At first glance, Axsome therapeutics (AXSM 10.10%) doesn’t exactly look like a candidate to be a safe stock ready to buy today. Currently, biotechnology has no approved drugs and no revenue. He also doesn’t have a lot of cash or any major collaborators to keep him afloat.

So how could he be sure? The short answer is that all of the above is subject to change for the better. And it all comes down to a subtle hint that was revealed recently.

Image source: Getty Images.

What could make Axsome a safe biotech choice(r)

Axsome is developing a handful of drugs to treat neuropsychiatric conditions such as narcolepsy and migraines. Its drug AXS-05 is its lead program, and it is being studied in a late-stage clinical trial for its usefulness in treating agitation in Alzheimer’s disease, as well as in another trial for smoking cessation.

According to an April 19 SEC filing, the company has accepted a set of post-marketing requirements proposed by the U.S. Food and Drug Administration (FDA) for its drug AXS-05, intended to treat depressive disorder. major (MDD). The fact that the FDA requires specific things to happen after the drug’s debut on the market means regulators are most likely considering approving the drug. It could also make investors wonder if Axsome is a safe bet, let alone a growth stock with huge potential.

After all, with regulatory approval (hopefully) almost in the bag, much of the clinical development risk that characterizes typical pre-product biotech stocks is mitigated. In other words, if all goes according to plan from now on, investors can get significant returns from the company’s commercialization of the AXS-05, but not as much of a chance of it all failing. And AXS-05 could be approved for sale as early as this quarter.

So goes the argument for buying this stock right now. Of course, things are a bit more complicated than that.

Which makes it less safe than it looks

Despite the positive preliminary news about AXS-05, there is still a small chance that the company will struggle to meet FDA approval requirements, which it has struggled with in the past. More recently, the FDA rejected its drug AXS-07, intended to treat migraines, due to issues with manufacturing data submitted by the company. But problems with AXS-07 probably won’t be serious enough to end the project. At this point, it’s hard to imagine an obstacle on that front with the AXS-05 program totally destroying its stock price, although a similar stumble would likely cause a bit of damage.

Regardless of the status of the approval, another issue with Axsome is that they don’t have a lot of money relative to their expenses, as shown below:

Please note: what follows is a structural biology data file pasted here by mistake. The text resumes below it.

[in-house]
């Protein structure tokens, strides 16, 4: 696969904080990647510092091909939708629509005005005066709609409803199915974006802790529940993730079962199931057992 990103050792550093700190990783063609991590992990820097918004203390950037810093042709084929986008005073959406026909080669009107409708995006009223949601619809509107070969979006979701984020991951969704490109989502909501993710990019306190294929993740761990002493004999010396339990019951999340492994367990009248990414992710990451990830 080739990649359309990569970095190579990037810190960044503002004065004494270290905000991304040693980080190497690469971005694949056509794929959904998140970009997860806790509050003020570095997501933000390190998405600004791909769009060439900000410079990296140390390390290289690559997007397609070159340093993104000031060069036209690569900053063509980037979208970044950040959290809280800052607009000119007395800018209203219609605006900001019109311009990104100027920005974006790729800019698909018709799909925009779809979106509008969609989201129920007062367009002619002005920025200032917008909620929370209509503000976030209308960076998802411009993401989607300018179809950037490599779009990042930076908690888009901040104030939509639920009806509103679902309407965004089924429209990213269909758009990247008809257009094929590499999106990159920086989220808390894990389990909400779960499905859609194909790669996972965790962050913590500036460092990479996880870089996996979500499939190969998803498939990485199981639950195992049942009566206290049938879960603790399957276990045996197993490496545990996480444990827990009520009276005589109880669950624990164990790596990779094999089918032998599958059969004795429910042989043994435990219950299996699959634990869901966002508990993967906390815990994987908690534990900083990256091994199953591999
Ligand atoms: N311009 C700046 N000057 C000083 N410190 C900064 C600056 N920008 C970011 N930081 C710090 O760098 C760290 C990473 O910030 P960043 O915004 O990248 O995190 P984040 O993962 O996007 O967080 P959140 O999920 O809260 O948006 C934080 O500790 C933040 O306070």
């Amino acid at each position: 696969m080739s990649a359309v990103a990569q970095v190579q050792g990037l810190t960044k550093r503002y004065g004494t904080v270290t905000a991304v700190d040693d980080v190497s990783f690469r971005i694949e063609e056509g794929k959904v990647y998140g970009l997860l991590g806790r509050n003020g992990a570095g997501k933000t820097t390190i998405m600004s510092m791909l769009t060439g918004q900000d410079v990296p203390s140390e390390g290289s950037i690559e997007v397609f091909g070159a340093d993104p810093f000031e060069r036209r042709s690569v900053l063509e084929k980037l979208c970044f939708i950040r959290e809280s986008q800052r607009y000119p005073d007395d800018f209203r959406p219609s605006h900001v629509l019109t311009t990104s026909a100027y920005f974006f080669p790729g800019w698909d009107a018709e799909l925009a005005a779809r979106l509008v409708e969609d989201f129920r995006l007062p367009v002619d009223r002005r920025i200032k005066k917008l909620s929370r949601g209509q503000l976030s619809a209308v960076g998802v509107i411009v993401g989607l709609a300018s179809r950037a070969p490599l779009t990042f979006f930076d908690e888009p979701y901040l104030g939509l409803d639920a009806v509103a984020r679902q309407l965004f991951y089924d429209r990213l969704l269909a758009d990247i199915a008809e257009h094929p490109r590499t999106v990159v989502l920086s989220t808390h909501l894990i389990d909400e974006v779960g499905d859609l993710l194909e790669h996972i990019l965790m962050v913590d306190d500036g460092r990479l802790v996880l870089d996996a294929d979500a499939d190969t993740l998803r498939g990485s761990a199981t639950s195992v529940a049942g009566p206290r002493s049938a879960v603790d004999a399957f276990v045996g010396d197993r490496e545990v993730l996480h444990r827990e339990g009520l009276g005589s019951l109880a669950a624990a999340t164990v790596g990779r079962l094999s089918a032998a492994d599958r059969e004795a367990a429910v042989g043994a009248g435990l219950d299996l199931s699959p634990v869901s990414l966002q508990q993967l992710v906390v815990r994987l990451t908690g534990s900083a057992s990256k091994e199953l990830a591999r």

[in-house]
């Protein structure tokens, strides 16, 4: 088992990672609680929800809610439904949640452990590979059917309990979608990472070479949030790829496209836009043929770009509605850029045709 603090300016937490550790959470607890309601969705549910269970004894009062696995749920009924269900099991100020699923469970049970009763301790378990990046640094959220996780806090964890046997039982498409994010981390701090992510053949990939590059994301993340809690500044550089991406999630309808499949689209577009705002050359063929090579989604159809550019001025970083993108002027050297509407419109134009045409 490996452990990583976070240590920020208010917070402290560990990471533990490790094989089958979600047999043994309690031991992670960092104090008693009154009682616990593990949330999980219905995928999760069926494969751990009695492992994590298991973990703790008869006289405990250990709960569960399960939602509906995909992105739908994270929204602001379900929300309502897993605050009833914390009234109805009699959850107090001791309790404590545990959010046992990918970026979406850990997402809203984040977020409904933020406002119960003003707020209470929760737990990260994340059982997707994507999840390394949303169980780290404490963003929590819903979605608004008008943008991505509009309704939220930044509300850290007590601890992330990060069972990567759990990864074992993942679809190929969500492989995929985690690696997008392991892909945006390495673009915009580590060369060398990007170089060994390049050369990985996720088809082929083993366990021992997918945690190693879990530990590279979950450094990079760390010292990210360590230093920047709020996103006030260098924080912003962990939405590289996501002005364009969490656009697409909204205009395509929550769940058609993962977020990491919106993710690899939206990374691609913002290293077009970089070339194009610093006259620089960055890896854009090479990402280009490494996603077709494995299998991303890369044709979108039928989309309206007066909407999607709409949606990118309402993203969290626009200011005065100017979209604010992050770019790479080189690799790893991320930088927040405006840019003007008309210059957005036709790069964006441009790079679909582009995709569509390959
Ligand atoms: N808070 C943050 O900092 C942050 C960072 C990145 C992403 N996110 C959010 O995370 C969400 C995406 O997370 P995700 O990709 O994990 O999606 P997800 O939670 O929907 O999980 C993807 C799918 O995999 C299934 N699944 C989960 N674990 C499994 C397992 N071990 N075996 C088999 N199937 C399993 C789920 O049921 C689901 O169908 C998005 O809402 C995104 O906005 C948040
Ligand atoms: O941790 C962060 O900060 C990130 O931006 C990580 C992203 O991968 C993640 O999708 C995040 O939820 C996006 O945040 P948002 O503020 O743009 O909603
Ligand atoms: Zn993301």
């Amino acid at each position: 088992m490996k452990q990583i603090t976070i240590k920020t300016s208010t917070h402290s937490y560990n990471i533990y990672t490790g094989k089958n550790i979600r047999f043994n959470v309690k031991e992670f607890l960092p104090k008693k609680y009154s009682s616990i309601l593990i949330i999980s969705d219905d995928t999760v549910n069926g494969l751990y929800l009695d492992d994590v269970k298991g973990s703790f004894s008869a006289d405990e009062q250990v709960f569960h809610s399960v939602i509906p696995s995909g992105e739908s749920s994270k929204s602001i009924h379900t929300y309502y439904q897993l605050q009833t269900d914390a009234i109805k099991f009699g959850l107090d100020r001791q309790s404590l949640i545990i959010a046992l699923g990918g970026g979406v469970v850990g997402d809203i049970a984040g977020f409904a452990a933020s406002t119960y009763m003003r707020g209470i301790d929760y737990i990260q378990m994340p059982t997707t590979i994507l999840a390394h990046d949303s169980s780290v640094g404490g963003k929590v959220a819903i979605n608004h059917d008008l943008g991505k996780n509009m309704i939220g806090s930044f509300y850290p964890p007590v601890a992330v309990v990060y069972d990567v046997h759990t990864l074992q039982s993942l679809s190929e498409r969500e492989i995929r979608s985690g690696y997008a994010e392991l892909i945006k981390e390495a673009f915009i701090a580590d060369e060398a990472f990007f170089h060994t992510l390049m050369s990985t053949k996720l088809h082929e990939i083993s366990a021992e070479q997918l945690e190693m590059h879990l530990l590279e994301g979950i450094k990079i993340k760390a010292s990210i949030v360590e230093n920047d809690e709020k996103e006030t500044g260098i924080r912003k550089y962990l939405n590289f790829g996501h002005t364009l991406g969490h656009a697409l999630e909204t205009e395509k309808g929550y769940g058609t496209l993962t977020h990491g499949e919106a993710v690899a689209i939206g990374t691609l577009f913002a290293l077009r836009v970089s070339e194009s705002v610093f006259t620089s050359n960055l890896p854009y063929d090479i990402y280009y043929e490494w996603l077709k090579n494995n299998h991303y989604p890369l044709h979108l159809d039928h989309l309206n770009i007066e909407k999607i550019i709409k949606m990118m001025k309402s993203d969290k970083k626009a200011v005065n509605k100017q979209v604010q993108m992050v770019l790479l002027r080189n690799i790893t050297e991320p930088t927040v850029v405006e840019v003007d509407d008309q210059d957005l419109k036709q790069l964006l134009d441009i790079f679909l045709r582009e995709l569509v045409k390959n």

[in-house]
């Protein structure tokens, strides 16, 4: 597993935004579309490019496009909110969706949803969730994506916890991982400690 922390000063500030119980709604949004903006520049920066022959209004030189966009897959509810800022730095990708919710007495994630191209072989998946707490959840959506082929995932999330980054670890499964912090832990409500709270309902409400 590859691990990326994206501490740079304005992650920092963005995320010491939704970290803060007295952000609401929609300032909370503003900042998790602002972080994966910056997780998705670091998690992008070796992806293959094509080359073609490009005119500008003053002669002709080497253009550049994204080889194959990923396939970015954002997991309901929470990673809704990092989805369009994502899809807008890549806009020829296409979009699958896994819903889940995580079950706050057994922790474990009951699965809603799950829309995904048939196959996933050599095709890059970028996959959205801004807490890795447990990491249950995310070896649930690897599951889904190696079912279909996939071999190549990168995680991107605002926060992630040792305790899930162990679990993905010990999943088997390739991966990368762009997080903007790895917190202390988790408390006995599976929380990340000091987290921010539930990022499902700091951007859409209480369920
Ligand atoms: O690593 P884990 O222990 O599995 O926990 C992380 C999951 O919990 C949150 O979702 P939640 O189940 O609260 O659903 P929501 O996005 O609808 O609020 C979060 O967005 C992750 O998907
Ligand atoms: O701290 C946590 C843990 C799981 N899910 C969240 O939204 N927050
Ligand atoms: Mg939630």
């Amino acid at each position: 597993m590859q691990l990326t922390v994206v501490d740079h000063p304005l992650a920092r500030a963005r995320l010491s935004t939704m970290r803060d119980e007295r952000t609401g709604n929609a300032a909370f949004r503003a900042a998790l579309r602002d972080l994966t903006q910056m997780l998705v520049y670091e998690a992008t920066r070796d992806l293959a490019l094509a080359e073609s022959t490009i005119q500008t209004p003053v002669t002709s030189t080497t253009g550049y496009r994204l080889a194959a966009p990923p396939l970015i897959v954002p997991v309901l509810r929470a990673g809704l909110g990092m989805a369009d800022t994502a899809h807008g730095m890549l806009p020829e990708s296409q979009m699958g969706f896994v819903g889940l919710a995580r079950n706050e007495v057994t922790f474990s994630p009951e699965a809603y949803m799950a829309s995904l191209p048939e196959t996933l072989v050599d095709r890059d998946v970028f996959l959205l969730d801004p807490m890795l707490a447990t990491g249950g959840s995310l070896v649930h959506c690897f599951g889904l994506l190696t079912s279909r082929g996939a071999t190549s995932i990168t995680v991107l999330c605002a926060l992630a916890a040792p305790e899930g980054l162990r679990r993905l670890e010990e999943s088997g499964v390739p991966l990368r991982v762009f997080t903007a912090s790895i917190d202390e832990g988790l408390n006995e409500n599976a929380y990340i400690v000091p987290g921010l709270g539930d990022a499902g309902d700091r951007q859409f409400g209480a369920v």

AXSM Cash and Short-Term Investment Table (Quarterly)

AXSM Cash and Short-Term Investment Data (Quarterly) by YCharts.

While its total debt load of $49.7 million is manageable, as is the amount of current debt due within a year, it looks like the company will have to give something to pay for its expenses this year. Even if the FDA gives AXS-05 its approval, commercializing the therapy to the point where it makes more money than it costs to produce it may take a few quarters. But gaining approval could provide a boost in its course of action. And here’s what management did the last time stock prices soared and cash was tight:

AXSM Chart

AXSM data by YCharts.

That’s right, he issued a boatload of new shares, diluting existing shareholders in the process. And the next time its shares soar, the risk of dilution will be very high. Of course, for veteran biotech investors, it’s business as usual, and nothing to worry about, but it should still be on the radar as a possibility.

For the record, management says the company has enough capital remaining through a $300 million term loan facility to run things through 2024. Therefore, it makes sense to anticipate an increase in the debt burden if the managers refuse to issue new shares.

Hedge your bets

At the moment, Axsome looks a bit safer than most (highly risky) biotech stocks, thanks to its likely approval for AXS-05 and its collection of late-stage pipeline projects. Although he may need to incur new debt or issue new equity to close the funding gap by the time he starts making a profit from the sales of his drugs, assuming that’s the case, it will remain in good shape.

Still, the above doesn’t exactly make Axsome a desirable stock for conservative or risk-averse investors. Its marketing, manufacturing and distribution capabilities are untested, as is its general ability to operate profitably. Similarly, at present, shareholders have little indication of what management intends to do with the expected profits of any new drug marketed.

Therefore, even though it is a safe biotechnologies Stock buy, it’s probably not a safe Stock buying in a more general sense, although I wouldn’t say it’s exceptionally risky either. So if you’re comfortable with a moderate level of risk that feels like calm waters compared to traditional biotech turbulence, I think it’s reasonable to dive in and buy a few stocks.